Updated:
Original:

New diagnostic technology could help diabetics

By Gale Courey Toensing -- TODAY STAFF

IRVINE, Calif. - There is a diabetes diagnostic tool for A1c testing - the test that measures average blood sugar levels over a three-month period - that is more efficient and more accurate than conventional tests, and Vanessa O'Neill wants to bring it to Indian country.

O'Neill, Southern Yupik/Tongva, is the owner of Cedar Spring Inc., a Small Business Administration 8(a) company that provides a variety of readiness, deployment, health and safety support and services to government and industry. But it is the company's diabetic diagnostic technology that O'Neill hopes to bring to Indian country.

''Native Americans and diabetes are very personal to me,'' O'Neill said.

CSI has been operating for three years. Her husband, Lee Standard, works for the company.

''We wanted to do federal contracting and we wanted to do it with the emphasis on helping people. What we realized was that people always need medical attention; and [I asked,] what can I do to make a difference while still earning a living?

''What we came up with was we found a couple of companies that have very unique technologies that can really make such a difference in the quality of lives of people in general, but particularly Native people,'' O'Neill said.

One of the companies is Primus Corp., a medical device manufacturer based in Kansas City.

Primus manufactures an A1c diagnostic machine that can complete accurate tests with results in a doctor's office in 10 minutes, Standard said, providing an explanation of the A1c test and the Primus process ''in layman's terms'' for Indian Country Today.

''All diabetics are supposed to go to the doctor and have blood drawn and sent to the lab for an A1c test every three months. Red blood cells have a three-month life cycle and the A1c test is supposed to measure the amount of glucose that is absorbed by the red blood cell over the course of its life cycle.''

The A1c results show highs and lows within the safe and unsafe ranges of glucose absorption. Doctors use the results to adjust diabetic patients' medications, particularly insulin.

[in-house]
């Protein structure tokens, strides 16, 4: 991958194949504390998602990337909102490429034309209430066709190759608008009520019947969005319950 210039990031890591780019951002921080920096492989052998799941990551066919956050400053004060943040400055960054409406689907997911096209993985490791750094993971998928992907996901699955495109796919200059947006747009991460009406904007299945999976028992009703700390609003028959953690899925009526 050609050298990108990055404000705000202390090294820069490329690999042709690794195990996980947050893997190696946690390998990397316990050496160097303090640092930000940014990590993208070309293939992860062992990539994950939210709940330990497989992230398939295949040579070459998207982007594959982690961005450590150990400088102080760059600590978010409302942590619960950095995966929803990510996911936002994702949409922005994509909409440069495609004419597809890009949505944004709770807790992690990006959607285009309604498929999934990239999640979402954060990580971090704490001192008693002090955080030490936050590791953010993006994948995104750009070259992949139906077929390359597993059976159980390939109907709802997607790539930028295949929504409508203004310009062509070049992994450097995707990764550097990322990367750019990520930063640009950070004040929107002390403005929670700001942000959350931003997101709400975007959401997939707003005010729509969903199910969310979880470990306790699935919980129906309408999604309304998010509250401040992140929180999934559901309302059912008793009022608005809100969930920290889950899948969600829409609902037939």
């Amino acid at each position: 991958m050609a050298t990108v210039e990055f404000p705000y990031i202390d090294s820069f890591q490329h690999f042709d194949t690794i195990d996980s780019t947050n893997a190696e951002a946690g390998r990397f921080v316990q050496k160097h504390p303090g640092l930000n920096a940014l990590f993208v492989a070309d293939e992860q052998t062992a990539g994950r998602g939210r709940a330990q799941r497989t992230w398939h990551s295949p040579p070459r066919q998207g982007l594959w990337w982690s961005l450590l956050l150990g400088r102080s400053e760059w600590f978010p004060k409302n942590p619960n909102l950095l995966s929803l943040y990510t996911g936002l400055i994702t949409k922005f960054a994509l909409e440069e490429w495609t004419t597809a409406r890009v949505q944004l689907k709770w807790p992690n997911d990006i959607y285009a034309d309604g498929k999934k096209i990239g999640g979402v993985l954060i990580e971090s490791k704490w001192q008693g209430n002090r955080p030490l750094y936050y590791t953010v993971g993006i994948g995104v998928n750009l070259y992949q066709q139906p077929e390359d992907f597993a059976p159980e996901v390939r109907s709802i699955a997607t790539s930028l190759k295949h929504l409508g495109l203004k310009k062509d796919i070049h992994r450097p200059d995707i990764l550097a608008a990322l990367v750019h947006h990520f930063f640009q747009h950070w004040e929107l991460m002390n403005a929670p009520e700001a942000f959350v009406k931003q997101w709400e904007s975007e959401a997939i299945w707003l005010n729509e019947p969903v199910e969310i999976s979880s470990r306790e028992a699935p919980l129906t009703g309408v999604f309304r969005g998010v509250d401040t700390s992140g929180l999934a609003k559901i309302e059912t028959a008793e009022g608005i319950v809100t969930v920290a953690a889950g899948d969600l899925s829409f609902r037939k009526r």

But there are two problems, Standard said.

''One is the A1c does not measure the total amount of glucose that is absorbed by the red blood cells. The other problem is the A1c is calibrated for - and you can put quotes around this - a 'normal white male.' That's the baseline. That's what they use and that's what most A1c machines are calibrated for.''

But the scientific community has identified more than 1,000 hemoglobin variants, many of which provide ''interference'' with the A1c test, he said.

One of the most well-known variants, for example, is sickle cell anemia; but there are hundreds of others that may not affect people's health but will affect the results of the A1c test, thereby providing false information about glucose absorption.

The Primus diagnostic machine overcomes both problems by measuring total glucose absorption without interference, according to Standard.

Accurate tests mean doctors can provide the right level of medication to keep diabetic patients healthy and avoid diabetes-related complications such as renal failure, blindness and amputations that can result if patients slip into high-level diabetes.

''That's devastating to the patients who have those complications, and it's much more cost-effective to the community when you can keep the patients healthy and free of those complications,'' Standard said.

CSI is the exclusive government distributor for the Primus diagnostic machine. The company is on the federal government's supply schedule and so its pricing has been deemed fair and reasonable. All federal agencies can purchase or lease the technology through the CSI contract.

The machines come in various sizes depending on the volume of tests to run. The tests can cost about $1.50 each.

O'Neill said she is eager to introduce the Primus technology in Indian country.

''I'm seeing if this is going to happen to get the word out there to try to help Native people. I'm actually going to talk to Native people and not rely so much on our government to see to it that we get the best health care possible. We know the technology works. It would be an amazing thing to actually see how many people's lives improve, to see how many people's lives are extended and saved because of this.''

For more information, visit www.cspring.com.